“Have Ye Then No Hope?” (10): Aragorn’s Back-Story

By October 24, 2012 No Comments

Aragorn was a child of promise. His father Arathorn loved a maiden named Gilraen the Fair. Dirhael, Gilraen’s fore-sighted father, initially opposed the union, believing that Arathorn’s life would be short. But he was overruled by the words of his wife Ivorwen:

“The days are darkening before the storm, and there are great things to come. If these two wed now, hope may be born for our people; but if they delay, it will not come while this age lasts.”

Arathorn and Gilraen marry, and she gives birth to Aragorn. When in fulfillment of Dirhael’s foreboding, Arathorn is killed by an orc-arrow, Gilraen takes Aragorn to Rivendell for refuge. There, in keeping with Ivorwen’s prophecy, he is called by the name Estel.

It is in Rivendell, of course, that Aragorn meets and falls in love with Arwen, but they recognize that much must take place before they can be together. Aragorn leaves Rivendell for nearly thirty years, during which time he undertakes many perilous quests in opposition of Sauron. During this time he continues to embody the rugged hope of humanity:

“His face was sad and stern because of the doom that was laid on him, and yet hope dwelt ever in his heart, from which mirth would arise at times like a spring from a rock.”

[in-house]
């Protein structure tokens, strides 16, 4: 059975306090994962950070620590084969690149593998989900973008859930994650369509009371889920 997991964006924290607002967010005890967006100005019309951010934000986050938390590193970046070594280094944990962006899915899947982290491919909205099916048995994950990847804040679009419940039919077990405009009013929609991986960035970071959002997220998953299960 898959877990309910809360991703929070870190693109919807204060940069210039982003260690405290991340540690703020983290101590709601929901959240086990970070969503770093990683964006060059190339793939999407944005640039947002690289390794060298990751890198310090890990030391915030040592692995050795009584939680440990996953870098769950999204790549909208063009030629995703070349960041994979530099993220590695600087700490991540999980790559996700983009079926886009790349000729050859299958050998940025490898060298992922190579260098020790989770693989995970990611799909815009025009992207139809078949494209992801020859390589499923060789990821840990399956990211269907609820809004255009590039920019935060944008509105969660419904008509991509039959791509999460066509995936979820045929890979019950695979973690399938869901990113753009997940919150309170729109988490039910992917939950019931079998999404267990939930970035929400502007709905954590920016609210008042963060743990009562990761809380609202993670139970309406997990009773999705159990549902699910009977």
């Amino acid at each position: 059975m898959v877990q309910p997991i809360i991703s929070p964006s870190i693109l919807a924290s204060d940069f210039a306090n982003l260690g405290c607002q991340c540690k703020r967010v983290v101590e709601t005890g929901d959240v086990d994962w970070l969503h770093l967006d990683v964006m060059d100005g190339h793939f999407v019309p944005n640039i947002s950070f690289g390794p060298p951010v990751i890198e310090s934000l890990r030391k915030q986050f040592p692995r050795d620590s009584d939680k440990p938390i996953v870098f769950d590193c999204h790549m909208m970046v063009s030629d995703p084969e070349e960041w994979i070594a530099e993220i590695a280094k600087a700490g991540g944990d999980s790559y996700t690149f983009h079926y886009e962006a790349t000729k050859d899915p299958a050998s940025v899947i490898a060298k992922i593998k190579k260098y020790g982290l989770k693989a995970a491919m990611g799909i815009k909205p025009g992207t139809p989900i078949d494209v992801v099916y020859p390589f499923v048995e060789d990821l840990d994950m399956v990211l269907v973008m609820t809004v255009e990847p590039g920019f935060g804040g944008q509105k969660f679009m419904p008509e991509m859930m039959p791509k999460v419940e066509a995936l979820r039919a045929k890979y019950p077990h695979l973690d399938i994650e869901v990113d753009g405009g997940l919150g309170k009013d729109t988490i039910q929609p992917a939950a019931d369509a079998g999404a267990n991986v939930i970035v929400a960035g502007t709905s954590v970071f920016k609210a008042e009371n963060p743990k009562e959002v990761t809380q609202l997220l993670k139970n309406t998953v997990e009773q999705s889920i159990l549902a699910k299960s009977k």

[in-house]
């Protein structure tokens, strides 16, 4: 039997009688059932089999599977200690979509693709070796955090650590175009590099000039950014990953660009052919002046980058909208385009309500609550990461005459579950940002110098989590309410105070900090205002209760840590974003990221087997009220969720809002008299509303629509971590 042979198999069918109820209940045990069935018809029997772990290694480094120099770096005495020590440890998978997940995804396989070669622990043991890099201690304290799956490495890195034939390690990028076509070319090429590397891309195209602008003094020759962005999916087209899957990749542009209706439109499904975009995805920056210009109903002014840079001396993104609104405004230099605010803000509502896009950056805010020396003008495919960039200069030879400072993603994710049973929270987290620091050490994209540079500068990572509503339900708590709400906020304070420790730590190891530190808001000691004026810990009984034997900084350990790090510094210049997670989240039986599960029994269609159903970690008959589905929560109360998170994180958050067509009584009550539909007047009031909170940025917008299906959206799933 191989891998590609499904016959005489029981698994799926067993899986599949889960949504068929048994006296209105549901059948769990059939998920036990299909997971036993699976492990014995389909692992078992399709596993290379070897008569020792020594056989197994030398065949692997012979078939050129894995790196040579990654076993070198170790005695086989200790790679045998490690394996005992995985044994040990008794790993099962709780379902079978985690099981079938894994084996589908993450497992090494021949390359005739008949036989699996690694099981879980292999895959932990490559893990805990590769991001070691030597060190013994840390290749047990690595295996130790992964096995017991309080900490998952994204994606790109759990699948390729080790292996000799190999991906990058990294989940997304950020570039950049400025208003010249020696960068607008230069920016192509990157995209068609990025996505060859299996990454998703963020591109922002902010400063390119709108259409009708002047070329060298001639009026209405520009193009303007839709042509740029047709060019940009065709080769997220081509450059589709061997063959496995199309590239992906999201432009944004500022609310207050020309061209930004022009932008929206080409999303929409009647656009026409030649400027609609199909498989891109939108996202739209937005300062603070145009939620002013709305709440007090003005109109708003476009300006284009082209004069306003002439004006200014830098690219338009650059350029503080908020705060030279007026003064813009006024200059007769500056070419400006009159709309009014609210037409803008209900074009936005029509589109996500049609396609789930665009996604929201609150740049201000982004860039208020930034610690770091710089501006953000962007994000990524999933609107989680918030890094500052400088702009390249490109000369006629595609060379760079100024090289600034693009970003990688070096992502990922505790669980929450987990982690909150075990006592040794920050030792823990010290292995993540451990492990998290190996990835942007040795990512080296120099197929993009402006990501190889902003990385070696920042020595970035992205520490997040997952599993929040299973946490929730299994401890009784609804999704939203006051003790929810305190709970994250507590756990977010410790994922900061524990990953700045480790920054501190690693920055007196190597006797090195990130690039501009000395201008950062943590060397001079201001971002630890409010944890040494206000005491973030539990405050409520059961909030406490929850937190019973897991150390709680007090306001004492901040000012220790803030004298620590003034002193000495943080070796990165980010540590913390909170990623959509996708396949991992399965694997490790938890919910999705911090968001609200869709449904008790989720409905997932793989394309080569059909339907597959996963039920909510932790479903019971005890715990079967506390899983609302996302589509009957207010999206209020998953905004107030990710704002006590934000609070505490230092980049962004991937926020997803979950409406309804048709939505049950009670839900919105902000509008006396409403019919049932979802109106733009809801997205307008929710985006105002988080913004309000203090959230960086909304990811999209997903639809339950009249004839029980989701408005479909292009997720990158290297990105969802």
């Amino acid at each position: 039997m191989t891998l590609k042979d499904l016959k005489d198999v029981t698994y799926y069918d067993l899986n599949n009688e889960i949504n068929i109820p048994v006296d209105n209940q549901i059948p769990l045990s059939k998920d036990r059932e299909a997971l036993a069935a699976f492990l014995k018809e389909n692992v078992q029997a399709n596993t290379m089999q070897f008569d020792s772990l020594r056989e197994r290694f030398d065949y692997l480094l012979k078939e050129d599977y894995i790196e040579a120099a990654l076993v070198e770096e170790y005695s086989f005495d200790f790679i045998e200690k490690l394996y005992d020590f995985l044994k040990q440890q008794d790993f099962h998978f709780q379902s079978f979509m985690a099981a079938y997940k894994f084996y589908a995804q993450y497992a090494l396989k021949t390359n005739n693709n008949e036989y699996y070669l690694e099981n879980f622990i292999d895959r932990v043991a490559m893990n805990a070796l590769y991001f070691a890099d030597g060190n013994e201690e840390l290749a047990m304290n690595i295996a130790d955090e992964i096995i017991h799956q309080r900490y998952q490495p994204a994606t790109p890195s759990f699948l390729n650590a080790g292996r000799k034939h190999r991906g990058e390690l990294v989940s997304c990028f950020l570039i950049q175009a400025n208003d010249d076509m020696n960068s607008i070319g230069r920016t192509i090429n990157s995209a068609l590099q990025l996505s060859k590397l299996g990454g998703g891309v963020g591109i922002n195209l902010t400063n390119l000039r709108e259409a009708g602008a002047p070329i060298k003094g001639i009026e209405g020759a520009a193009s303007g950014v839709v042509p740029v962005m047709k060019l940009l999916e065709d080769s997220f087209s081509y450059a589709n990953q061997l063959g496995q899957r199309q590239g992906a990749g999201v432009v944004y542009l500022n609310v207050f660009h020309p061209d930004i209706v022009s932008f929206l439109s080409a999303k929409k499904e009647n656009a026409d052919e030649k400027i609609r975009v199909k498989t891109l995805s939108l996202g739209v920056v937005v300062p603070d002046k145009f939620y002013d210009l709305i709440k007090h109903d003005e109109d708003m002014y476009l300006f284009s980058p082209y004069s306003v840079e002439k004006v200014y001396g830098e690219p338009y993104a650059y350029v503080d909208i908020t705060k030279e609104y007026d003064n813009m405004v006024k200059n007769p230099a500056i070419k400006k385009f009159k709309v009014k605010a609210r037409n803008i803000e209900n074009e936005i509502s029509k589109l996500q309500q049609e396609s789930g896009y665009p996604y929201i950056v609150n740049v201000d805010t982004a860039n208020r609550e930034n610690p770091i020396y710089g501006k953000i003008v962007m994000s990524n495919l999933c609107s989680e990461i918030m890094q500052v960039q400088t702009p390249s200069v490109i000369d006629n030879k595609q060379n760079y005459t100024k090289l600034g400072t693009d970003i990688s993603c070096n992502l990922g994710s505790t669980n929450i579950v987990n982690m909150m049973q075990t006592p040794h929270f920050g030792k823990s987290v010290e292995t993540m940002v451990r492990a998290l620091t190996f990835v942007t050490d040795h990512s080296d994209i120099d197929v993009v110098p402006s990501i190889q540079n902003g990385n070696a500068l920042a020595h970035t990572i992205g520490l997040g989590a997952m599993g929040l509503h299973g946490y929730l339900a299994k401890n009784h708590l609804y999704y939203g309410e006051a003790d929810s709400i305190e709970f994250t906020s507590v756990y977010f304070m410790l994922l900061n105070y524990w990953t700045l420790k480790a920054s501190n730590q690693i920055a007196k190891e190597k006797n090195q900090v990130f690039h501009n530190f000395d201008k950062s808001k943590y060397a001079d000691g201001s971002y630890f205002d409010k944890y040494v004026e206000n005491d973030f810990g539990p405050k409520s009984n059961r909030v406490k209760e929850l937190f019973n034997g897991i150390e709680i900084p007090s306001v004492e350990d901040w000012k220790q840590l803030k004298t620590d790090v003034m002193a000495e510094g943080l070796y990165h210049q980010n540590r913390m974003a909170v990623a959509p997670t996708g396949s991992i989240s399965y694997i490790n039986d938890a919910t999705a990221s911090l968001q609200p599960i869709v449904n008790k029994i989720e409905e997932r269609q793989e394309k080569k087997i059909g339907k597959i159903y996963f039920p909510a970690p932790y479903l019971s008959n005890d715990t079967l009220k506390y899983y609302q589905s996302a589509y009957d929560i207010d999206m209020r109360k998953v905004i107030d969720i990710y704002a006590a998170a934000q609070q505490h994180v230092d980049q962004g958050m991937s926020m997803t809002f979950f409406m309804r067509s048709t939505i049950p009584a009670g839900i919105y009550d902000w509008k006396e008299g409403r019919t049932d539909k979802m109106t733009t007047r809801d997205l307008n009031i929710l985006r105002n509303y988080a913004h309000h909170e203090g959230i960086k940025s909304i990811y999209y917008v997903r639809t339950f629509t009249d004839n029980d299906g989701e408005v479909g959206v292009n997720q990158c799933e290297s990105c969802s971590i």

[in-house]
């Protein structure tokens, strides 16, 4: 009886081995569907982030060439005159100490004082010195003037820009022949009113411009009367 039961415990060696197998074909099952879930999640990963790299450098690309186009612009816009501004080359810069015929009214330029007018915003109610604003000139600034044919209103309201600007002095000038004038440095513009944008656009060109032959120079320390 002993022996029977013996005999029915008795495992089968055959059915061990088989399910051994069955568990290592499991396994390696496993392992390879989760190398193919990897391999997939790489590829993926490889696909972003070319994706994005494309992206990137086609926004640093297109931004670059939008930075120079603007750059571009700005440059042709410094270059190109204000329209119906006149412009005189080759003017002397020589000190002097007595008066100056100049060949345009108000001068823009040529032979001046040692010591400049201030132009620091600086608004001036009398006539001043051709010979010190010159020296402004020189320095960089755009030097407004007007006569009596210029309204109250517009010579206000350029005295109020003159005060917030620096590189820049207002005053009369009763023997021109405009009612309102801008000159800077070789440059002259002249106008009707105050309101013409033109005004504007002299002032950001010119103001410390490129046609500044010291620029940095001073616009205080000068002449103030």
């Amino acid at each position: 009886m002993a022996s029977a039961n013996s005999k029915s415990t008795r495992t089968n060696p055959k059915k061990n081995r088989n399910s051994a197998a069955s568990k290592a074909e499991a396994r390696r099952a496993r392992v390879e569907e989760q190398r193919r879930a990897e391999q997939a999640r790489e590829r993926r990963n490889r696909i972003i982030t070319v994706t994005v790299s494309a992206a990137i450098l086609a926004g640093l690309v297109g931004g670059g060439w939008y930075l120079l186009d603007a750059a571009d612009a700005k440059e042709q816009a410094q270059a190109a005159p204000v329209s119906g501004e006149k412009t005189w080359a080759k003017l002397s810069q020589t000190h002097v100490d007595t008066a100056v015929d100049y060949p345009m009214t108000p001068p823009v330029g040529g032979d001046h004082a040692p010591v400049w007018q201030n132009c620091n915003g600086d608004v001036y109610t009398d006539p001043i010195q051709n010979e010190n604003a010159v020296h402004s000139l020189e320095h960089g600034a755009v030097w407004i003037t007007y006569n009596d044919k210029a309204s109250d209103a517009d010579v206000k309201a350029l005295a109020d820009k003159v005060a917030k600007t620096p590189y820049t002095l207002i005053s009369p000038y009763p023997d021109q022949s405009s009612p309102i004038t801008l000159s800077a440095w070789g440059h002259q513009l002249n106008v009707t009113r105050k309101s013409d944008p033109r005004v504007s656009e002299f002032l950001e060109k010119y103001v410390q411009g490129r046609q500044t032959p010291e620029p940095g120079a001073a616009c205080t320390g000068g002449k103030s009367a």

Notice the interaction between doom (which I take primarily in the sense of destiny but also secondarily in the sense of curse) and hope: doom lies on him, but hope dwells in his heart.

Fate brings Arwen and Aragorn back together in the woods of Lorien, and there Arwen tells him of her confidence in him: “Dark is the Shadow, and yet my heart rejoices; for you, Estel, shall be among the great whose valour will destroy it.”

He responds. “Alas! I cannot foresee it, and how it may come to pass is hidden from me. Yet with your hope I will hope.”

It is worth stopping here to make a salient point. Many times when we are in the throes of despair we regard the hope-filled around us with envy or even contempt. What do they see that we cannot? How can they be so hopeful?

In so doing we turn great gifts into curses. Because the hope-filled are meant to be our greatest allies in our moments of despair. We need them to hope for us.

We hold onto them, while they hold onto something – or Someone – that we as yet cannot see.

“Yet with your hope I will hope.”

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